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Pierre-Auguste Renoir

Pierre-Auguste Renoir

Pierre-Auguste Renoir

Pierre-Auguste Renoir (1841 – 1919), commonly known as Auguste Renoir, was a leading painter in the development of the Impressionist style. As one who celebrated beauty and especially feminine sensuality, Renoir’s paintings are notable for their vibrant light and saturated color, most often focusing on people in intimate and candid compositions. In characteristic Impressionist style, Renoir suggested the details of a scene through freely brushed touches of color, so that his figures softly fuse with their surroundings.

At the age of 51, Renoir developed rheumatoid arthritis, which in his last twenty years of his life, severely limited his mobility. He developed progressive deformities in his hands and ankylosis of his right shoulder, requiring him to change his painting technique. Renoir remained positive and passionate about his art and did not let his condition affect his painting or diminish the beauty that he saw around him. In the advanced stages of his arthritis, he required an assistant to place his paintbrush in his hand. His hands were also wrapped with bandages to prevent skin irritation. Renoir applied a variety of effective coping strategies and used his ingenuity to come up with different ways to continue painting even as his arthritis weakened him.

Renoir was a prolific artist who created several thousand paintings. The single most extensive collection of his works, about 181 paintings, is part of the Barnes Foundation in Philadelphia.

Explore Renoir

Pierre-Auguste Renoir

  • Name:                  Pierre-Auguste Renoir
  • Born:                    1841 – Limoges, Haute-Vienne, France
  • Died:                    1919 (aged 78) – Provence-Alpes-Côte d’Azur, France
  • Nationality:          French
  • Movement:          Impressionism

Pierre-Auguste Renoir’s Art

  • Dance at Le Moulin de la Galette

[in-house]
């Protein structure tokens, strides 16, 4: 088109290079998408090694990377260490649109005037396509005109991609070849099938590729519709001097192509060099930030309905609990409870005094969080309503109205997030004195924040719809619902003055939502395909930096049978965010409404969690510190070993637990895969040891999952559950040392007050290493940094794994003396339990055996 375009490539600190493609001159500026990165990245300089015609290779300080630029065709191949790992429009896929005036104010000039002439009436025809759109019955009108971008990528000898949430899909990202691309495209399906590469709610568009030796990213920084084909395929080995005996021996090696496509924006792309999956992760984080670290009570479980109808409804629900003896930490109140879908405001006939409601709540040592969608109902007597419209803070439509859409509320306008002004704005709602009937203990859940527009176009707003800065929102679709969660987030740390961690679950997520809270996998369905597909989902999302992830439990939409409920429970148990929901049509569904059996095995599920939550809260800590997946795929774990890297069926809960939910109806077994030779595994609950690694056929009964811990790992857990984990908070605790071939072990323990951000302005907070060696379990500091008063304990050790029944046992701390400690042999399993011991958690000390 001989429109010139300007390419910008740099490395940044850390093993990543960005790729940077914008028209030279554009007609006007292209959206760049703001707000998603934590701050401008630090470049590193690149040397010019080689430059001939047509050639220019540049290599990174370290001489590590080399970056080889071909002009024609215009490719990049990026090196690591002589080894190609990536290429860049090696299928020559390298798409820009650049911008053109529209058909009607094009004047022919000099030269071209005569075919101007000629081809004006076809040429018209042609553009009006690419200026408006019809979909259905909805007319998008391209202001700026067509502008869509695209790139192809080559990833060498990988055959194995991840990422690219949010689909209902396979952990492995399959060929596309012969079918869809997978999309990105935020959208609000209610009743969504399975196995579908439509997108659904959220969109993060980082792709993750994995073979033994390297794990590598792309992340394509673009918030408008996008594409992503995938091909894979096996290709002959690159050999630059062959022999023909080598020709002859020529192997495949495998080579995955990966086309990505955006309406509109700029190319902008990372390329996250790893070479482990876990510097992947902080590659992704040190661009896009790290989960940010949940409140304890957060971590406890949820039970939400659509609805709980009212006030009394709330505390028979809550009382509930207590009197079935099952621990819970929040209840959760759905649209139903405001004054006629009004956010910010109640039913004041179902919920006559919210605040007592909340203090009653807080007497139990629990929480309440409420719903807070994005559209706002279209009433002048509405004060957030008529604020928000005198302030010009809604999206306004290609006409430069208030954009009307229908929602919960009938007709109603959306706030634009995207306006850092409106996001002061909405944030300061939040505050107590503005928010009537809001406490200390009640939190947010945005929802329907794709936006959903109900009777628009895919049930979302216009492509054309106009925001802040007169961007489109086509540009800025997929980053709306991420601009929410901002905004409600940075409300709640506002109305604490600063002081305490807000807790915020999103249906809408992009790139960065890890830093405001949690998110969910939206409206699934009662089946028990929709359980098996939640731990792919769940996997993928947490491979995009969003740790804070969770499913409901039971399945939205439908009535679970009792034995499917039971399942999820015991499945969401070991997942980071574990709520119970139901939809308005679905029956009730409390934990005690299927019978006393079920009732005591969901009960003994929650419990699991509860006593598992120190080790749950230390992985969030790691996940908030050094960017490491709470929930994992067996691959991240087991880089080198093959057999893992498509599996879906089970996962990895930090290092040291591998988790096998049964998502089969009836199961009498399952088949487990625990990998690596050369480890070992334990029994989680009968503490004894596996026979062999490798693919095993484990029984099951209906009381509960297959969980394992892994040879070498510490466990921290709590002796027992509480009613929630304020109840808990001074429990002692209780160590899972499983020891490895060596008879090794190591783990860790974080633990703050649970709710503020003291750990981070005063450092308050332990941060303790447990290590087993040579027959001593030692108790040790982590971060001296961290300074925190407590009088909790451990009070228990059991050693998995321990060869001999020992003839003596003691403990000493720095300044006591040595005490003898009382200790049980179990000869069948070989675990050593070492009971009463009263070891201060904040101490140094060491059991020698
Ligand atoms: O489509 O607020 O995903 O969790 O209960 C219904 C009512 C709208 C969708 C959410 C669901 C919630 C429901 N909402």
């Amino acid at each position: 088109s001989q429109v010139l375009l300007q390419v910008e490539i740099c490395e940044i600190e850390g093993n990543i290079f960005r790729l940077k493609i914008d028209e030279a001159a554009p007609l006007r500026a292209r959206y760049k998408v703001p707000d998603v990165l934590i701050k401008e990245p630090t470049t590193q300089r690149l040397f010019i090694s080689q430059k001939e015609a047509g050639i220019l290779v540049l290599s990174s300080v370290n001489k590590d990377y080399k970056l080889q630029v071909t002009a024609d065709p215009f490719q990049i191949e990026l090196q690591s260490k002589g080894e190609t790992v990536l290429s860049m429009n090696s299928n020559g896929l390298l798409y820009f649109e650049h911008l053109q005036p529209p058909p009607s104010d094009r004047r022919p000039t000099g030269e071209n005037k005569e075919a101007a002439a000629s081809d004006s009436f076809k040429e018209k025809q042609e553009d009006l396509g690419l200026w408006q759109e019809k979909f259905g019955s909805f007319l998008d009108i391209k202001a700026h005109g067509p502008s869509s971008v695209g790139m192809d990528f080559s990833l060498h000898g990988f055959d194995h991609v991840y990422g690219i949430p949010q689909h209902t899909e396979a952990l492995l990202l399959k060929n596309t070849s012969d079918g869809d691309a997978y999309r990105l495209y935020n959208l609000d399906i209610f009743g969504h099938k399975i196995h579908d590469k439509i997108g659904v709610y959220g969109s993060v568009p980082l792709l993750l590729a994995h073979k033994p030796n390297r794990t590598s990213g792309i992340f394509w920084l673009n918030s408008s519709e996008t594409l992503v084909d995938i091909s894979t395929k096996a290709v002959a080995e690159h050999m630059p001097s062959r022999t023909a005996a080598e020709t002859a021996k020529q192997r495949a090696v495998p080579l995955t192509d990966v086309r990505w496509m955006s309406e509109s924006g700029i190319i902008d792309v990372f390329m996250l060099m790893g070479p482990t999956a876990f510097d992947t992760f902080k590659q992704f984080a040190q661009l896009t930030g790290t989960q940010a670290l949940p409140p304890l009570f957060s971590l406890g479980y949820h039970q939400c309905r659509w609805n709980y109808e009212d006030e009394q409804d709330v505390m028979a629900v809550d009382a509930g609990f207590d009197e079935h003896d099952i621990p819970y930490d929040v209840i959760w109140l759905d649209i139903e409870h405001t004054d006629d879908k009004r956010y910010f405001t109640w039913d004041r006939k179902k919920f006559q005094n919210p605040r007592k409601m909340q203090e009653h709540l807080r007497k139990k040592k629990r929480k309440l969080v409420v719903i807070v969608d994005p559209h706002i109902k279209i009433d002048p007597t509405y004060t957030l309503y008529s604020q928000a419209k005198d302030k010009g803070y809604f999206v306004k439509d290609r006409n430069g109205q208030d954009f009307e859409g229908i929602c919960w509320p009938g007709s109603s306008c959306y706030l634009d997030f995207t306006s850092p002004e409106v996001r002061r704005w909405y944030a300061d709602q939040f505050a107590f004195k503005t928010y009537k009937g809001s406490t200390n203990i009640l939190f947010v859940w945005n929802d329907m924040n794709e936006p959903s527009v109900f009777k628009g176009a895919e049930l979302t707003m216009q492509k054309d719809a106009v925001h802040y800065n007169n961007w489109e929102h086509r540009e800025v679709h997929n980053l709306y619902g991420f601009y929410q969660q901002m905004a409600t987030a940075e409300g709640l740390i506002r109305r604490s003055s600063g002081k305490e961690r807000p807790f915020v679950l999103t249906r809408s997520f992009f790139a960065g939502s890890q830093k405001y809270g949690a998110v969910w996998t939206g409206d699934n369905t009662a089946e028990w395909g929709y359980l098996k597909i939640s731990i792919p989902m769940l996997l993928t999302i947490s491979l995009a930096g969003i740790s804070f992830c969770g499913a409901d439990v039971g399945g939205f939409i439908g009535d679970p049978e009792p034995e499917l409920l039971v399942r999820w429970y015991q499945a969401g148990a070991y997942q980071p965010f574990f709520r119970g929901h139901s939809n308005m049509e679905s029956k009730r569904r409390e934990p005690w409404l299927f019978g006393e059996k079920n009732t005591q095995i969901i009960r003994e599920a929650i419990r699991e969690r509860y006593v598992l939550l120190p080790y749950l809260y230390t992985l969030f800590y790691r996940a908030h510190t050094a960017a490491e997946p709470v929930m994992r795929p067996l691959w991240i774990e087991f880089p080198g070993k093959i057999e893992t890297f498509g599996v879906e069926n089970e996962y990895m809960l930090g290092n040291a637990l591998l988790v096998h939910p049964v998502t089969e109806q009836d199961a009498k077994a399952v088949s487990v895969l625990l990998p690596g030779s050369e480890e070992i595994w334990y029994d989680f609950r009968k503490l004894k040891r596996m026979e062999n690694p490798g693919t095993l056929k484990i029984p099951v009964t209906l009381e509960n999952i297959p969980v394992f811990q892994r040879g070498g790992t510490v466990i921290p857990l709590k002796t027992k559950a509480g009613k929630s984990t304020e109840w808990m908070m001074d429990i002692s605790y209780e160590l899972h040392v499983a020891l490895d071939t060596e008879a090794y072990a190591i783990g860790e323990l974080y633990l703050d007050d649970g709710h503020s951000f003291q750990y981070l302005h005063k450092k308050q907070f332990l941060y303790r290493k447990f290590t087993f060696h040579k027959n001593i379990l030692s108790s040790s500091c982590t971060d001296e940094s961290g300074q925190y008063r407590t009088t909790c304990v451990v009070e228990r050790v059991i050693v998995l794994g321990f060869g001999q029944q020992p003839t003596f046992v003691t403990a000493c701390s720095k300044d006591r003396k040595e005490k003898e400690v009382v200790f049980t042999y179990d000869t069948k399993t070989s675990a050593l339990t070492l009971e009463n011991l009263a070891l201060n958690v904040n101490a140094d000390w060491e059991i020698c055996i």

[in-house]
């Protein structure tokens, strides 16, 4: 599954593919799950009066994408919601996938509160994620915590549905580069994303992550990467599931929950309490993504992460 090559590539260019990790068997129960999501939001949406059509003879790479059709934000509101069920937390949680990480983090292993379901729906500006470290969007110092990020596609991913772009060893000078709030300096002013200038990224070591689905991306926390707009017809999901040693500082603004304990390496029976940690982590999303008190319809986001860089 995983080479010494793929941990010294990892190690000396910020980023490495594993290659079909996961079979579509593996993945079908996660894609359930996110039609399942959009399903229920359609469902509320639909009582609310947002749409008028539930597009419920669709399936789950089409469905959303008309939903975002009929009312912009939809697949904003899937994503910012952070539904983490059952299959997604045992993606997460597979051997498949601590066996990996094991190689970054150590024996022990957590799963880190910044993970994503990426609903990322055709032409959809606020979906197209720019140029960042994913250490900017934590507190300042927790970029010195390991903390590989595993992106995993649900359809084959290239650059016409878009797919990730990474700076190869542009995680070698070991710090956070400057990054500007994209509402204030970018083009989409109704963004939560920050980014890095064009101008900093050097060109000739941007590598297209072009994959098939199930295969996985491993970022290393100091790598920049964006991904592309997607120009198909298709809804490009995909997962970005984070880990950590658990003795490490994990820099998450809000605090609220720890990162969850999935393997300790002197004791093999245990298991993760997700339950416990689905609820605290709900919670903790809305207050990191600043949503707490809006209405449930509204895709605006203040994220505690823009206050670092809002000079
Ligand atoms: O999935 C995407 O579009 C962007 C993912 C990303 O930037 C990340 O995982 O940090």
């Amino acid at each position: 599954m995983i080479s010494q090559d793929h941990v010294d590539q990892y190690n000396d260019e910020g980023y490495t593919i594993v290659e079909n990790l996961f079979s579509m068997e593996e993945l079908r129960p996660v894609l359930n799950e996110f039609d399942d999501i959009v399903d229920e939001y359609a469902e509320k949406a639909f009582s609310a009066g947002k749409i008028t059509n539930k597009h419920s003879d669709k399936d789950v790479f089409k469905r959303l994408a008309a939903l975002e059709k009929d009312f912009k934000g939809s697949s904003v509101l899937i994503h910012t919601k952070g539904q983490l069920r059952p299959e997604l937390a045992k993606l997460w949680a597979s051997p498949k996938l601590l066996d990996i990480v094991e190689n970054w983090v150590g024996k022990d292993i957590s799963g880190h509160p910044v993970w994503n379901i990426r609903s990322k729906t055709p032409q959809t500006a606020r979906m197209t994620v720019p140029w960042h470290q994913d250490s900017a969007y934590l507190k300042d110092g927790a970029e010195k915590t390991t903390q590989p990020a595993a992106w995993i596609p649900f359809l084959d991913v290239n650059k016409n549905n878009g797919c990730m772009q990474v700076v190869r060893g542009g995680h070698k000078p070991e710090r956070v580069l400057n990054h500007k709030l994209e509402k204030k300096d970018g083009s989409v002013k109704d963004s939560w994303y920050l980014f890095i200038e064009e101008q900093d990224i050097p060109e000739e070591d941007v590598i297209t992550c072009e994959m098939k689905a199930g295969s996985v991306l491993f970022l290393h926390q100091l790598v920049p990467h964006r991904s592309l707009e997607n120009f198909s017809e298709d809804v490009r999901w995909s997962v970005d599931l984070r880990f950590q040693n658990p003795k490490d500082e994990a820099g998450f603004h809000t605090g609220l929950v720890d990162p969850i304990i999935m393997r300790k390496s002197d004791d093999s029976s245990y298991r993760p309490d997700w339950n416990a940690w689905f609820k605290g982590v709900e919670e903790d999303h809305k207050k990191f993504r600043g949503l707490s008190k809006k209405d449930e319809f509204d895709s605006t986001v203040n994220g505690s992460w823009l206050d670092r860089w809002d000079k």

• “Dance at Le Moulin de la Galette” is also known as “Bal du Moulin de la Galette” and is one of Pierre-Auguste Renoir’s most famous works. The Moulin de la Galette was an outdoor dancehall and café, frequented by many of Renoir’s friends. Renoir was a regular, and he enjoyed the atmosphere. The Moulin de la Galette was one of the several windmills located in Montmartre, a district of Paris. The painting depicts a famous Parisian lifestyle during a typical Sunday afternoon in the late 1870s, when working-class Parisians would dress up and spend time dancing, drinking, and eating into the evening. It is one of the most famous Impressionist paintings and a dazzling example of Renoir’s talent for capturing dappled light produced when sunlight is filtered through the leaves of trees. It is a masterpiece demonstrating his innovative style of capturing a sizeable moving crowd with vibrant and brightly colored brushstrokes.

Dance at Le Moulin de la Galette, Musée d'Orsay

  • Dance at Bougival
    • “Dance at Bougival” by Pierre-Auguste Renoir, made in 1883, depicts two of Renoir’s friends dancing at one of the open-air cafés of suburban Bougival on the Seine outside Paris. Renoir used intense color and lush brushwork to heighten the sense of pleasure conveyed by the whirling couple who dominate the painting. The woman’s face, framed by her red bonnet and is the focus of attention. The woman’s body is arched to the dance as she turns her head and looks away, delighted with the pleasure she inspires in her dance partner and herself. Her dress swirls to the rhythms of the dance.

Pierre-Auguste Renoir - Dance at Bougival

  • The Large Bathers